Conflicting US statements on China trade send stocks on wild ride

US trade adviser Peter Navarro says trade deal with China is ‘over’, but President Trump then says it is ‘fully intact’.

Peter Navarro said in a TV interview the trade deal with China was 'over', but then said his comments had been taken out of context [File: Peter Foley/Bloomberg]
Peter Navarro said in a TV interview the trade deal with China was 'over', but then said his comments had been taken out of context [File: Peter Foley/Bloomberg]

Asian shares see-sawed on Tuesday following confusing statements from the White House over the United States-China trade deal, with President Donald Trump later clarifying the pact was “fully intact”.

Trump’s tweet bolstered market sentiment, helping e-mini futures contracts for the US S&P 500 index swing back to positive territory after falling as much as 1.6 percent. Asian shares were quick to turn around too, with MSCI’s broadest index of Asia Pacific shares outside of Japan up 0.7 percent.

Stocks had taken a knock early in the Asian day after White House trade adviser Peter Navarro said in a television interview that the phase one trade deal signed with China in January was “over”, linking the breakdown in part to Washington’s anger over Beijing not sounding the alarm earlier about the coronavirus outbreak.

The comment caused a kneejerk selloff in equities markets, although sentiment turned around quickly after a statement from Navarro that his comment had been taken out of context.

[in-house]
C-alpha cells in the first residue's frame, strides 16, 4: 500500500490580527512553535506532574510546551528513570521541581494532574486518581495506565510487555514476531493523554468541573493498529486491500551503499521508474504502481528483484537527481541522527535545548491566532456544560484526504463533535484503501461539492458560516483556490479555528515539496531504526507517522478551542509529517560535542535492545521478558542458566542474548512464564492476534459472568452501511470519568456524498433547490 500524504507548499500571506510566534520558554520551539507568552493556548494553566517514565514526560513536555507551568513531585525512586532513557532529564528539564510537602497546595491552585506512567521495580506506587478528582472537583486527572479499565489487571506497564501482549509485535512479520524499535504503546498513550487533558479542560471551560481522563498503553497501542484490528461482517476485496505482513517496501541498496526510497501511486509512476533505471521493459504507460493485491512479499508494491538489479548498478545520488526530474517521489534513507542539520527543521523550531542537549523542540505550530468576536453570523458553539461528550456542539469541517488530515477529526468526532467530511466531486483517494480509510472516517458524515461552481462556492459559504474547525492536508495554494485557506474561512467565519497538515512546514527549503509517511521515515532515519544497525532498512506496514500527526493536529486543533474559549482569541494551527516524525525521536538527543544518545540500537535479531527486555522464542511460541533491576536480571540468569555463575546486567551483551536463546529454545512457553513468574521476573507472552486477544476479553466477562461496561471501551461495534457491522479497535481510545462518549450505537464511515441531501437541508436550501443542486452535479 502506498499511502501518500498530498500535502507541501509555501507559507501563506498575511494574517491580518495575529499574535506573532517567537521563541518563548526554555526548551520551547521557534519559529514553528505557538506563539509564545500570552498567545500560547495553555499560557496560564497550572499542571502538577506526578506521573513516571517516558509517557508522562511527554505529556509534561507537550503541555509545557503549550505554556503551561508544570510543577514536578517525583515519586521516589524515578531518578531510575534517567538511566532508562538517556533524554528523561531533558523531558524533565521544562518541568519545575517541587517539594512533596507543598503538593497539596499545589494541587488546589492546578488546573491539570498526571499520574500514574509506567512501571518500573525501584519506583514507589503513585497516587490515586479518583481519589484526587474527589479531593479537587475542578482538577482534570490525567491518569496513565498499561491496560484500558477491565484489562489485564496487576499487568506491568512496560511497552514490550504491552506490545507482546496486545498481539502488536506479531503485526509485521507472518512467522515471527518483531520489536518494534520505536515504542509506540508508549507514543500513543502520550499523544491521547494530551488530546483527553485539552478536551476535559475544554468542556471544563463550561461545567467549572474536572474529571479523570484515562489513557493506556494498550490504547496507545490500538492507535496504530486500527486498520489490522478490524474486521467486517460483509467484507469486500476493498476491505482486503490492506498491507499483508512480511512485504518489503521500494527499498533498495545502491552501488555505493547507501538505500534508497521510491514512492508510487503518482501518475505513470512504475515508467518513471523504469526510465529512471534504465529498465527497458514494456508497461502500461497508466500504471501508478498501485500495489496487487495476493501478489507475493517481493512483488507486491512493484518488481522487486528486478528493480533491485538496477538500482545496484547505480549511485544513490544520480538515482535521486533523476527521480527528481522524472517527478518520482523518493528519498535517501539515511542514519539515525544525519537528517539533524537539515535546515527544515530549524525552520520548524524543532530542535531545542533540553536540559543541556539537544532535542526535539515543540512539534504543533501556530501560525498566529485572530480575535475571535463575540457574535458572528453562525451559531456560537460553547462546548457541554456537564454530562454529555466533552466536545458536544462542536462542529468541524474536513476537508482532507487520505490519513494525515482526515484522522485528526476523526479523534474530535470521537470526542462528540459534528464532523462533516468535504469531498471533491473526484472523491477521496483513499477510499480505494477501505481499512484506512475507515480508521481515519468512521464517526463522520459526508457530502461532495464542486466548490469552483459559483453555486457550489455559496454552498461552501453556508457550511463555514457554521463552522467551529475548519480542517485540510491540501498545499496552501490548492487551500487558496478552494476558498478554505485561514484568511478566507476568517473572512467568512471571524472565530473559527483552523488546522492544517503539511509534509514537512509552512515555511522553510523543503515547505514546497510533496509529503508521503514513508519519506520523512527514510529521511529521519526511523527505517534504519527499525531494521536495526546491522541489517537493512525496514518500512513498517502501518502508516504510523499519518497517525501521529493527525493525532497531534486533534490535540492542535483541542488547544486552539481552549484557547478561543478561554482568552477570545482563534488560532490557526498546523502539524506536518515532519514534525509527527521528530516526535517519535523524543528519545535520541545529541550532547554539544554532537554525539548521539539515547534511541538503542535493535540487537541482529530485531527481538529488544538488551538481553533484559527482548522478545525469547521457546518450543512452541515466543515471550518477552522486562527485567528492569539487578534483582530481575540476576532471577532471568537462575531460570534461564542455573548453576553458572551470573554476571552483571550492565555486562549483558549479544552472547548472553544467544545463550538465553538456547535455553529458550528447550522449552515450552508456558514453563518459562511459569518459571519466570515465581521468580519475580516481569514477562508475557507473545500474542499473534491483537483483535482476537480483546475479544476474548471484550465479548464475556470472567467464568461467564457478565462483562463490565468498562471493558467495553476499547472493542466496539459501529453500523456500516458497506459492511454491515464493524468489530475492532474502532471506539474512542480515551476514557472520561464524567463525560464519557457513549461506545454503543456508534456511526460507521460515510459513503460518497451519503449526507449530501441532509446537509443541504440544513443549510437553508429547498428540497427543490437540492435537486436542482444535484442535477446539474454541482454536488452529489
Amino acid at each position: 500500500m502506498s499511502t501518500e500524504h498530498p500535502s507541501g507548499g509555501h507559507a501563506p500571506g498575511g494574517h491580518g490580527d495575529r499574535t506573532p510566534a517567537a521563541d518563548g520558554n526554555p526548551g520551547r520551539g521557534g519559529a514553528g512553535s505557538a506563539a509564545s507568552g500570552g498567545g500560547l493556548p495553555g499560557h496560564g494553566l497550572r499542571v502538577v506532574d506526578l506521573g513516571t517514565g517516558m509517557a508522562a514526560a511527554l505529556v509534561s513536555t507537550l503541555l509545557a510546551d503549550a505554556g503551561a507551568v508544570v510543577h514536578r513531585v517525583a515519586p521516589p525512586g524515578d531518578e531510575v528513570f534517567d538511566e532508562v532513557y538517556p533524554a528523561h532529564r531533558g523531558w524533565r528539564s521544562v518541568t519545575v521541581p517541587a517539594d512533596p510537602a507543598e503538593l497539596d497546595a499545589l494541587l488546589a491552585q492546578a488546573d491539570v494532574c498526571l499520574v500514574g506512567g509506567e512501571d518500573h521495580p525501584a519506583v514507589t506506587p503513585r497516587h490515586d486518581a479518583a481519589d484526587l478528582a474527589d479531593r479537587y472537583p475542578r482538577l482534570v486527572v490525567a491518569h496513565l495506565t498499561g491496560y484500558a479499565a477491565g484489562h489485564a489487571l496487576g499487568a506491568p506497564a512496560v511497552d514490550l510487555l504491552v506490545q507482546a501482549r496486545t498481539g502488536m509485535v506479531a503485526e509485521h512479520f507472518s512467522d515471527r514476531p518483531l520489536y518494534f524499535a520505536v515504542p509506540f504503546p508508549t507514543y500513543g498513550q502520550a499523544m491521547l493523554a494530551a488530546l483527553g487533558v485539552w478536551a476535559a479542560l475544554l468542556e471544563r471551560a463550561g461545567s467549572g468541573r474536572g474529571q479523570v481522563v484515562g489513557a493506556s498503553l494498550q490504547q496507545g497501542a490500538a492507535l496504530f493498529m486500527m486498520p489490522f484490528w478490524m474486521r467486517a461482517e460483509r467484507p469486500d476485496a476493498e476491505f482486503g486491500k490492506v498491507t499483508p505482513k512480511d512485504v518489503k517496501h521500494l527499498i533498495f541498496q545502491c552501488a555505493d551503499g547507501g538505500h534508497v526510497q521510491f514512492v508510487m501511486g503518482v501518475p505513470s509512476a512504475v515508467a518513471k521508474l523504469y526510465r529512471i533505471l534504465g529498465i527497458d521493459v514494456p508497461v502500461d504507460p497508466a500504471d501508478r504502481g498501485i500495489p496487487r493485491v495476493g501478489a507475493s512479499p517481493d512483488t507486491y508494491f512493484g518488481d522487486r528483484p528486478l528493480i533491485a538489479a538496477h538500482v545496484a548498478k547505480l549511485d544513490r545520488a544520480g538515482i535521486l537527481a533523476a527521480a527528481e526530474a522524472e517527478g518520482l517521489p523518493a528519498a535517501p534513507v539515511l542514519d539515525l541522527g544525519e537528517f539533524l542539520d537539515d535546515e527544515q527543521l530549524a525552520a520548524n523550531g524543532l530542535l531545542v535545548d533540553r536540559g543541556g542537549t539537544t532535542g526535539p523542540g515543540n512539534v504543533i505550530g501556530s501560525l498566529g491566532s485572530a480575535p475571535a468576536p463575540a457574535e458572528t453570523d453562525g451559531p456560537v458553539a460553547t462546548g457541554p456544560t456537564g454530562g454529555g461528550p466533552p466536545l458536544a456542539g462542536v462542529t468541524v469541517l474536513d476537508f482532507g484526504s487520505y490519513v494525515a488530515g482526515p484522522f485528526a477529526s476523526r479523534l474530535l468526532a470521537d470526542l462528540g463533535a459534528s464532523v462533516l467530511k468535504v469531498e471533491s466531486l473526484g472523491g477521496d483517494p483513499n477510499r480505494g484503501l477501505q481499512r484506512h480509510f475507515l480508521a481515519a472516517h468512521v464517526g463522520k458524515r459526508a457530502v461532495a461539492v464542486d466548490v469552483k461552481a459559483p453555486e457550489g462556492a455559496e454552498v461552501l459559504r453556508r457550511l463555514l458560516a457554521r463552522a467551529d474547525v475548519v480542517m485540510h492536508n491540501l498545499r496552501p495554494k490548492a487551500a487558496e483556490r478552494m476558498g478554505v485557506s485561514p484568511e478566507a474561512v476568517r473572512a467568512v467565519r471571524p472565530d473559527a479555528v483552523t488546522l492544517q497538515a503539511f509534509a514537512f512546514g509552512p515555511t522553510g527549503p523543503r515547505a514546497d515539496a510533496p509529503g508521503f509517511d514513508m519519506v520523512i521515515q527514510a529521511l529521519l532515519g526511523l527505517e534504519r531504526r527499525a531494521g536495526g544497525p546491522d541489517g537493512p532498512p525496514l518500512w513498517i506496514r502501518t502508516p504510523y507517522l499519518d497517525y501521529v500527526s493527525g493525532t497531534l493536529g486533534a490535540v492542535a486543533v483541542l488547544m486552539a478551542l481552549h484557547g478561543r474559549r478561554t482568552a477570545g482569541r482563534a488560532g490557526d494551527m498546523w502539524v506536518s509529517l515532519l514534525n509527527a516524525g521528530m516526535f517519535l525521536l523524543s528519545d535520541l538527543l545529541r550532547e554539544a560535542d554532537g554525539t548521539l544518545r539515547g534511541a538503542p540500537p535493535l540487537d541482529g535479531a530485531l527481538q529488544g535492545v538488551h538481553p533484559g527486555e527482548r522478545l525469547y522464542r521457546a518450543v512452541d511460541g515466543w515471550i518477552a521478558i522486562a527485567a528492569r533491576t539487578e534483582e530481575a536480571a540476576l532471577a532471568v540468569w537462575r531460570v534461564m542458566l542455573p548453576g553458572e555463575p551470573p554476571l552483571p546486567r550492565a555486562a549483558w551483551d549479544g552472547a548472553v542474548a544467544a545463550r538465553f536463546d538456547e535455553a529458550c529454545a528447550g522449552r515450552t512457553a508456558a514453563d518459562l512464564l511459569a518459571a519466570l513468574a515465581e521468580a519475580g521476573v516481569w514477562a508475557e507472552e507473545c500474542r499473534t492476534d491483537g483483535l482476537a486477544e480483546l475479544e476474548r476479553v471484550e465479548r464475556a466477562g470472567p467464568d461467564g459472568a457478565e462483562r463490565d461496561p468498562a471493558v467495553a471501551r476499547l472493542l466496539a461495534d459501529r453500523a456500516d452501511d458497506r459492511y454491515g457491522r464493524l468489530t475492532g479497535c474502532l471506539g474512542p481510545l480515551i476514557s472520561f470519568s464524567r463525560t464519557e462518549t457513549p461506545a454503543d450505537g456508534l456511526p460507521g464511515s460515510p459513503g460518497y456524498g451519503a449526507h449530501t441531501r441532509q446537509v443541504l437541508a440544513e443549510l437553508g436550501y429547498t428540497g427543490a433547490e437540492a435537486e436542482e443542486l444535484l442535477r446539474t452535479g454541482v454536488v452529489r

Navarro is not the decisive voice on the future of the trade deal. The architect of the agreement, Trade Representative Robert Lighthizer, said last week that the phase one agreement is “enforceable” and the US fully intends to carry it through.

China’s foreign and commerce ministries did not immediately respond to a request by the Bloomberg news agency for comments on Navarro’s Fox News interview.

“With the White House, you can never be sure whether they are voicing their own position or the official position,” said Moh Siong Sim, Singapore-based forex analyst at the Bank Of Singapore.

“If he’s speaking about his own position, it’s pretty much consistent with Navarro. We know he is a hardliner … [but] ultimately it’s Trump who decides whether the trade deal is on or off.”

Trump soothed nerves when he tweeted: “China trade deal is fully intact. Hopefully they will continue to live up to the terms of the agreement.”

In response, China’s blue-chip index regained its losses to gain 0.3 percent while Hong Kong’s Hang Seng climbed 0.7 percent.

Australia’s S&P/ASX 200 rose 0.1 percent while Japan’s Nikkei added 0.8 percent.

Asian stocks have rallied strongly since hitting a low in March amid worries about the jolt to the global economy from the coronavirus-driven shutdowns.

The gains have been driven by hefty central bank stimulus measures around the globe and a gradual easing of restrictions, although worries about a second wave kept investors jittery.

On Monday, Beijing reported its second straight day of record COVID-19 infections, while new cases and hospitalisations in record numbers swept through more US states. New York City, the epicentre of the US outbreak, eased restrictions after 100 days of lockdown.

New infections spiked in Latin America, Brazil in particular. 

On Wall Street overnight, the Dow rose 0.59 percent, the S&P 500 gained 0.65 percent, and the tech-heavy Nasdaq added 1.11 percent to set a record closing high.

In currencies, the safe-haven yen slipped against the dollar to 107.17, while the euro was a shade higher at $1.1265.

The risk-sensitive Australian dollar was up 0.3 percent at $0.6925. Its New Zealand counterpart was flat at $0.6478, having pared its losses.

In commodities, US crude fell 0.3 percent, or 12 cents, to $40.61 a barrel, while Brent was flat at $43.08.

As investors piled on equities, spot gold was down 0.2 percent at $1,750.5 an ounce.

Source: News Agencies

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